I don’t think it’s any coincidence that Jesus chose to use food to convey this message either. There is something powerful that happens when we gather around food. As argued by Alice Julier in her book Eating Together, food seems to level us out and helps us to perceive those of different races, genders and socioeconomic backgrounds as more equal than we do in other social situations. It is radical community building at its finest and of course Jesus was right there at the forefront, using it to set up something that constantly brings us back to the gospel together. It tears down the walls between us to re-centre us in the cross.

This is why again and again, I find it so shocking that Jesus chose to do this with Judas the betrayer at the table. Jesus knew and even foretold that Judas was going to betray Him. He could read his heart. He probably knew Judas’ plan for betrayal was already set in motion. Scripture shows that there was essentially a final act Judas had to do to set everything in place and, straight after this meal, he was going to do it.

Yet even knowing all of this, Jesus chose to include and invite Judas into this meal, into the remembrance. Jesus didn’t make him leave the room, Jesus didn’t stop him from taking part. Jesus included him just like all the other disciples.

It’s no surprise that Jesus handled these situations a lot better than I would have. If I was with my closest friends and had known a friend had betrayed me, I would want to throw the bread at the guy’s face. Hard.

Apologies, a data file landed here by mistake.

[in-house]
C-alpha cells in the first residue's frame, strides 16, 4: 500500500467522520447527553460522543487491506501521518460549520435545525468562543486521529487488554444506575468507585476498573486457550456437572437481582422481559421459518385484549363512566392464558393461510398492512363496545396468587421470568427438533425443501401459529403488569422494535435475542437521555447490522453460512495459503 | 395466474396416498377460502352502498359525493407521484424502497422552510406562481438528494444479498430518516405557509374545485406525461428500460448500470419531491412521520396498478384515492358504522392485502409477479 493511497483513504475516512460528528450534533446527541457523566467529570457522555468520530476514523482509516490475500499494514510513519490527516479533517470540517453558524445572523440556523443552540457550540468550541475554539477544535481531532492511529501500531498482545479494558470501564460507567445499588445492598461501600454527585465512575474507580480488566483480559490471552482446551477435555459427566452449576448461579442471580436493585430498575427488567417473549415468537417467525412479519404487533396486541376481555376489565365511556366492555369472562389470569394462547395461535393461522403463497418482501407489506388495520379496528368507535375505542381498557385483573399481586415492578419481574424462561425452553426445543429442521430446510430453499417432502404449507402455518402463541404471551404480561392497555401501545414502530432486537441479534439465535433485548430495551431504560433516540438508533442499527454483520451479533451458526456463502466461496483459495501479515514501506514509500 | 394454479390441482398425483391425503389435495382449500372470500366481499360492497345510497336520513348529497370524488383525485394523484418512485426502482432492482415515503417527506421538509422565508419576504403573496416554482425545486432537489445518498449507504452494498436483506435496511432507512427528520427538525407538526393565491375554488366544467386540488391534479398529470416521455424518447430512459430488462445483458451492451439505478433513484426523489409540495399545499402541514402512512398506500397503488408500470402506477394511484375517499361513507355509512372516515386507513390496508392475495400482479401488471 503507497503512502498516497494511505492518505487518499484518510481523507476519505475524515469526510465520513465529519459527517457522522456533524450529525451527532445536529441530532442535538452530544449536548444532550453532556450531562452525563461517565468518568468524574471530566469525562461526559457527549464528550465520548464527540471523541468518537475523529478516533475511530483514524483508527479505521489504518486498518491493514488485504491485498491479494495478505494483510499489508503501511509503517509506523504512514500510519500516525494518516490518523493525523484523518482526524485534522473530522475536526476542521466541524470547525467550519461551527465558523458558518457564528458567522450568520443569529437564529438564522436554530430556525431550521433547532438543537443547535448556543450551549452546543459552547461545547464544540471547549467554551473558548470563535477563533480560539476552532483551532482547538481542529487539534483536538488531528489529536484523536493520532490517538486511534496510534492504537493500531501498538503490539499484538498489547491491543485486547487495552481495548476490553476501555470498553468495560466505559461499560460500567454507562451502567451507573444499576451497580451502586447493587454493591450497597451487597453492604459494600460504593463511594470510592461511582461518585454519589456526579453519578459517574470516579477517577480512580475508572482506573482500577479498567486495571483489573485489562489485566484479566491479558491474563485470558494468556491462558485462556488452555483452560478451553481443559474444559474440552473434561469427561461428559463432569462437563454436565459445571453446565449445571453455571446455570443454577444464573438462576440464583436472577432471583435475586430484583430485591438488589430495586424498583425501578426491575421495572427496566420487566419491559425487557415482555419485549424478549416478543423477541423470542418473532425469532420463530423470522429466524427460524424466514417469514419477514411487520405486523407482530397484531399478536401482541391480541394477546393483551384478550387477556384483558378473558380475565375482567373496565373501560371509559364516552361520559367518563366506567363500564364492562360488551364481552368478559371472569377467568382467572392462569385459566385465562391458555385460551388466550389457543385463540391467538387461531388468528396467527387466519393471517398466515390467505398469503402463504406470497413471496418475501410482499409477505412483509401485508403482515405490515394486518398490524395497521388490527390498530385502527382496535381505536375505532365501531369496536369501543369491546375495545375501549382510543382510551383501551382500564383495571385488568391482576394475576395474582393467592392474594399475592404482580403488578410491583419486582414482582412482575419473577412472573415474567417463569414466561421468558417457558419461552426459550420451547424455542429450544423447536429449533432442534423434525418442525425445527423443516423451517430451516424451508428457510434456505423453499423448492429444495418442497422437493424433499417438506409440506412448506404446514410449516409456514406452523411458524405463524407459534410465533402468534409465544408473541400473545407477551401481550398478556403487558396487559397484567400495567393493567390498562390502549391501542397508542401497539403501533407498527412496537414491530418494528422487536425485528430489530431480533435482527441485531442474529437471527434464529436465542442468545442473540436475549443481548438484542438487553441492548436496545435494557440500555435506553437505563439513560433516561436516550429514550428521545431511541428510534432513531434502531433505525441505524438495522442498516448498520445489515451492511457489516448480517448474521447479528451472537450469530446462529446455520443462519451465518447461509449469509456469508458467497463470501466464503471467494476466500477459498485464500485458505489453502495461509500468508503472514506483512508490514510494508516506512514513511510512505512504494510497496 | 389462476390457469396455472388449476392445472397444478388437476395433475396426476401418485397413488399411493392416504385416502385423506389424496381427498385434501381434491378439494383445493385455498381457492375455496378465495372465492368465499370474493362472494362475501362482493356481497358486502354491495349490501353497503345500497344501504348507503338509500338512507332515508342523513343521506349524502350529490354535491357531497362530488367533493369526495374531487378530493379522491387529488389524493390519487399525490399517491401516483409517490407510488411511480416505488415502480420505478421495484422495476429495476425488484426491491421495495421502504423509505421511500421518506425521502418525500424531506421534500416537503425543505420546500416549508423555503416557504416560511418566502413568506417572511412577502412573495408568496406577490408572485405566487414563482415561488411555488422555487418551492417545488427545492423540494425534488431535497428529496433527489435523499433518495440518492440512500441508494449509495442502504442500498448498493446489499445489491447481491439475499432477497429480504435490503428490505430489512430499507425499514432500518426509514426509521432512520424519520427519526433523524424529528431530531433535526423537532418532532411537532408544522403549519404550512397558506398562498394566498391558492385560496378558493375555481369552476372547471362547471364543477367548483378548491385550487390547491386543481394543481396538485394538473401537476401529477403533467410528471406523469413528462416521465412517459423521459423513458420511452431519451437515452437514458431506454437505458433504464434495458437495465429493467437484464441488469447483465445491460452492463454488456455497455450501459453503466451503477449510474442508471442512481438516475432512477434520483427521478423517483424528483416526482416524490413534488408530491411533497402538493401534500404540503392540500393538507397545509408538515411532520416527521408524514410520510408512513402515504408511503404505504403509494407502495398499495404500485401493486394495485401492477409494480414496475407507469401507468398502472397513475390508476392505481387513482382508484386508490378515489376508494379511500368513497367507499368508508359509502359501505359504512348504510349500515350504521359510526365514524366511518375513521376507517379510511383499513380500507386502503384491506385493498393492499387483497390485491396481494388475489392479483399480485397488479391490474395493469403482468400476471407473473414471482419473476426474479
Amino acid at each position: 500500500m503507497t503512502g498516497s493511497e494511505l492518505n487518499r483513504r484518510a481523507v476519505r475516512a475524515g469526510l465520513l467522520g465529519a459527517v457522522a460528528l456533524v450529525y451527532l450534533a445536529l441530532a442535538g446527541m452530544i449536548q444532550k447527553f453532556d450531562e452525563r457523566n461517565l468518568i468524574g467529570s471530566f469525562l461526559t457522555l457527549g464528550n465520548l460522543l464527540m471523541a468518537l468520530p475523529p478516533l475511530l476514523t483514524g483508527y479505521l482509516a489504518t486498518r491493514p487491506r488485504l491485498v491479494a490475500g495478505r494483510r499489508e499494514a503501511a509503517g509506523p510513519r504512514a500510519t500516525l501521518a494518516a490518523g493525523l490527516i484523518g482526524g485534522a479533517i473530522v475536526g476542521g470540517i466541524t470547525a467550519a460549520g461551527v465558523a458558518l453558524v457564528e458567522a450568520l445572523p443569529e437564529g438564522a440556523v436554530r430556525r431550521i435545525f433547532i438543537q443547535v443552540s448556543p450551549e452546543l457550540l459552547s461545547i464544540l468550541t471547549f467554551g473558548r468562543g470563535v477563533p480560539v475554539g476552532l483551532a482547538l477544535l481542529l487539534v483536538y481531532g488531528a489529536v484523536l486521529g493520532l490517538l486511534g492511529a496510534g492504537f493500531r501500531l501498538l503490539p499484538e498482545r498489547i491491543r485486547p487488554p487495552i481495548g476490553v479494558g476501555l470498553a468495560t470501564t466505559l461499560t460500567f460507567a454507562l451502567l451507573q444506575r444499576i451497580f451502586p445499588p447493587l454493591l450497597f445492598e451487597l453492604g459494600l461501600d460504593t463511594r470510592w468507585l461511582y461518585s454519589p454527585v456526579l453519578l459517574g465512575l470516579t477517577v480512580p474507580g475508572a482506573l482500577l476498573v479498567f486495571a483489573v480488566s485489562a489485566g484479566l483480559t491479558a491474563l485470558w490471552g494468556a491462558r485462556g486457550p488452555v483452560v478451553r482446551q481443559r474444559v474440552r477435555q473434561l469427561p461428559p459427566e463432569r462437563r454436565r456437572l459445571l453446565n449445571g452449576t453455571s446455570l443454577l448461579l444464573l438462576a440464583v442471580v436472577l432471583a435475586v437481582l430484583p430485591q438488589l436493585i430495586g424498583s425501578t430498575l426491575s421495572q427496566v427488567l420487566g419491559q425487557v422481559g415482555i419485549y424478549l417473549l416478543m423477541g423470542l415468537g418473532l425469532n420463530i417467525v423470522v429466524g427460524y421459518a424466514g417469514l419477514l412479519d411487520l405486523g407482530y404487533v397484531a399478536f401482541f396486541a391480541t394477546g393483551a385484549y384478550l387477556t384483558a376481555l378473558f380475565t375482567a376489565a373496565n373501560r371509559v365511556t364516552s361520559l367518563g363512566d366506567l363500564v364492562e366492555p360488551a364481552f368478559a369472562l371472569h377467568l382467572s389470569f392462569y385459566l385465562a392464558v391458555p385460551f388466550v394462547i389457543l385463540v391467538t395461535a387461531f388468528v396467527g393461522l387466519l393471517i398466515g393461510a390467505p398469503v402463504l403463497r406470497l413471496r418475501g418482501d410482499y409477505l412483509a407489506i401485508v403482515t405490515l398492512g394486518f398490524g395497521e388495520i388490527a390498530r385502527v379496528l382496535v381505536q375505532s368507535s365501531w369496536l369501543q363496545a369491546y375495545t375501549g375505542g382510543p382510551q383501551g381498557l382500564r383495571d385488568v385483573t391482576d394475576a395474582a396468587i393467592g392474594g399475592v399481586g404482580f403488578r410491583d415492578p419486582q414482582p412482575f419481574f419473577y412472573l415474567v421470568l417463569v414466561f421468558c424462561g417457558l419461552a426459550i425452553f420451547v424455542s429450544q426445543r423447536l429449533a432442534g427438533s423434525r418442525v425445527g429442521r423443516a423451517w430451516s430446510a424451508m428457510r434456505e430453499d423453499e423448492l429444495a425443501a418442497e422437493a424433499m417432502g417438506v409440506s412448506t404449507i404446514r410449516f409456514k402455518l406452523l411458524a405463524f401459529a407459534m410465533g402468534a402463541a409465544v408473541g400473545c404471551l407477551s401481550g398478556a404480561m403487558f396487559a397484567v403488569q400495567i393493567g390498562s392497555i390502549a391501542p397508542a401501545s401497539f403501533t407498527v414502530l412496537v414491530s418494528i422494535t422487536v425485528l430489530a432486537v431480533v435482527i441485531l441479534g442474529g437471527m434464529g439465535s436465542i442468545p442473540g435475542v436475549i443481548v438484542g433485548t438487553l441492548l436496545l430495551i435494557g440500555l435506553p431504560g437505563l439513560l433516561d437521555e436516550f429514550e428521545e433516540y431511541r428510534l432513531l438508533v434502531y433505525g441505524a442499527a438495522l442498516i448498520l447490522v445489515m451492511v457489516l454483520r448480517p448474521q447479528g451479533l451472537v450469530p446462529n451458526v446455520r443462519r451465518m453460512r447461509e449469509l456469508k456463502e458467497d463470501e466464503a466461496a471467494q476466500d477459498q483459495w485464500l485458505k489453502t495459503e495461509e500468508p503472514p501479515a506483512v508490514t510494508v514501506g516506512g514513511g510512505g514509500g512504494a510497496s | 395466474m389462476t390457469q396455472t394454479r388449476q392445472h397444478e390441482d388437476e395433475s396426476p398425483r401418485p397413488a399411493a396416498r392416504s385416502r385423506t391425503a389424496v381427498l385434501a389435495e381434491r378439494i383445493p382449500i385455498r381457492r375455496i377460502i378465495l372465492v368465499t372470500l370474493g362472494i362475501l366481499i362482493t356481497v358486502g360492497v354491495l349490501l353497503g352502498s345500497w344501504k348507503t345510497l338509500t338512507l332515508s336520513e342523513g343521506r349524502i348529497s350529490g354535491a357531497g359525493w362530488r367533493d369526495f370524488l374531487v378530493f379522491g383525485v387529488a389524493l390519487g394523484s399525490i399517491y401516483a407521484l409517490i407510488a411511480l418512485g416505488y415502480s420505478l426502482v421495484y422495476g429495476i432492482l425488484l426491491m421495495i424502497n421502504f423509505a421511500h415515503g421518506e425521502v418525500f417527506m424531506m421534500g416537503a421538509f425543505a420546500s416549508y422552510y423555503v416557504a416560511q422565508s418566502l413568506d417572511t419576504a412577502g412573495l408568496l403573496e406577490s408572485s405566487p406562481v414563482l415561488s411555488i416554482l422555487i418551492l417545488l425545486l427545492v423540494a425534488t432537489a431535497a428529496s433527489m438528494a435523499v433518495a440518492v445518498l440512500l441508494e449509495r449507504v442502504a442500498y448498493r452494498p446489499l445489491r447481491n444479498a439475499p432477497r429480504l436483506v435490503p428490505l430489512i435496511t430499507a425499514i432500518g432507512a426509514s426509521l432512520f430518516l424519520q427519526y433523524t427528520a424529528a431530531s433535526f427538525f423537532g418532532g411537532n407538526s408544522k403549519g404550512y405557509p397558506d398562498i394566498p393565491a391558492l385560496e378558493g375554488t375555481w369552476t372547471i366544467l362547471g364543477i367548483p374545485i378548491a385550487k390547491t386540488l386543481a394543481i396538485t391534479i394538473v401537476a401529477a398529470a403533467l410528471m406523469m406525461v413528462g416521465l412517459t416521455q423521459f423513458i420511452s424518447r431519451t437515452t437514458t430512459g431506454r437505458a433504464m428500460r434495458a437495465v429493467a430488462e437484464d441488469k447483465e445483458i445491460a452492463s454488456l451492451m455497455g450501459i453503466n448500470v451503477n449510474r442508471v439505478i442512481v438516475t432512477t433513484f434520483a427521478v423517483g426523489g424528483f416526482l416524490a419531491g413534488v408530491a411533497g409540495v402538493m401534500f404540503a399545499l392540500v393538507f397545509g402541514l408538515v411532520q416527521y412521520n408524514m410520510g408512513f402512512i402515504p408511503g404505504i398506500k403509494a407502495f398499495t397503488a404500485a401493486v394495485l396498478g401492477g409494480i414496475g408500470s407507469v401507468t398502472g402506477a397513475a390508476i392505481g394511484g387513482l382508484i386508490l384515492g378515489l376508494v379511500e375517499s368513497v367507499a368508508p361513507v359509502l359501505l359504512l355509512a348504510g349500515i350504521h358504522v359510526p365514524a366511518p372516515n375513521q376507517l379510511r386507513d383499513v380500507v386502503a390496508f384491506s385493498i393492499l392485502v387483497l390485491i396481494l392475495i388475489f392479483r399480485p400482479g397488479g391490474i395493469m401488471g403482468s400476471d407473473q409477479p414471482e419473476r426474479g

Do you know what this says to me though? Jesus knew what Judas was going to do and still had the power to forgive him. He foresaw everything Judas was setting out to do and pushed it all aside, saying “Take part in this because I love you and am about to go through all this for your sins too.”

This shapes the Lord’s Supper in a whole new way for me. It moves from just an act of remembrance that I fall deeper into each time I take part in it, to also become a call to action.

The Lord’s Supper is a call to forgiveness. I look back on how freely I have been forgiven for my sins and transgressions and it propels my heart to forgive those who hurt me. Even those who do it deliberately, which is definitely not easy.

I use the time during the Lord’s Supper to really think about anyone in my life whom I’m feeling bitterness or anger towards, those whose actions I’ve been holding onto in my heart. I use it as a time to let that go and surrender my heart again to Jesus.

I would challenge people to take time to take the bread and the cup in the context of a small group so you can spend longer reflecting on this and even sharing what’s happening in your heart with each other.

When we take the bread and the cup, we don’t do so in a way to show who is in and who is out. It actually reminds us that we are all in. From the worst to best, none of us deserve it or could earn it, but we are in. We are all forgiven and called to forgive others. We are loved and called to love others.

So I guess it’s kind of true in the end.

“You never really know someone until you share a meal with them!”

Joshua Stothers is youth pastor of Palmerston North Seventh-day Adventist Church, NZ.